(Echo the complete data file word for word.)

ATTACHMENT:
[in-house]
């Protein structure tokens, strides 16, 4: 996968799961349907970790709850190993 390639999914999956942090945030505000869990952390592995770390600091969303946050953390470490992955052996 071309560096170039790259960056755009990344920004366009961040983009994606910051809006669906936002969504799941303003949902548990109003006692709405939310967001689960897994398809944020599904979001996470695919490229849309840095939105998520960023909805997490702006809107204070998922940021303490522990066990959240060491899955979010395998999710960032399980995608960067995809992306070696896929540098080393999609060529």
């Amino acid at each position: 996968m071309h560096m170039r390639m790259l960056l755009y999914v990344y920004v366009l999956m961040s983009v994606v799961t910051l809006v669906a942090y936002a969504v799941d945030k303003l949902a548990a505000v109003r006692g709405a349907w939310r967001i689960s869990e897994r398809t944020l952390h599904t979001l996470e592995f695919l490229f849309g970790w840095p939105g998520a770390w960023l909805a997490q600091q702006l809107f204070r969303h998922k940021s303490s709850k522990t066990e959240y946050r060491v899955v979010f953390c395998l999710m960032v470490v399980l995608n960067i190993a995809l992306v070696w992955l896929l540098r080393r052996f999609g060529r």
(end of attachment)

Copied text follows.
[in-house]
């Protein structure tokens, strides 16, 4: 996968799961349907970790709850190993 390639999914999956942090945030505000869990952390592995770390600091969303946050953390470490992955052996 071309560096170039790259960056755009990344920004366009961040983009994606910051809006669906936002969504799941303003949902548990109003006692709405939310967001689960897994398809944020599904979001996470695919490229849309840095939105998520960023909805997490702006809107204070998922940021303490522990066990959240060491899955979010395998999710960032399980995608960067995809992306070696896929540098080393999609060529």
């Amino acid at each position: 996968m071309h560096m170039r390639m790259l960056l755009y999914v990344y920004v366009l999956m961040s983009v994606v799961t910051l809006v669906a942090y936002a969504v799941d945030k303003l949902a548990a505000v109003r006692g709405a349907w939310r967001i689960s869990e897994r398809t944020l952390h599904t979001l996470e592995f695919l490229f849309g970790w840095p939105g998520a770390w960023l909805a997490q600091q702006l809107f204070r969303h998922k940021s303490s709850k522990t066990e959240y946050r060491v899955v979010f953390c395998l999710m960032v470490v399980l995608n960067i190993a995809l992306v070696w992955l896929l540098r080393r052996f999609g060529r």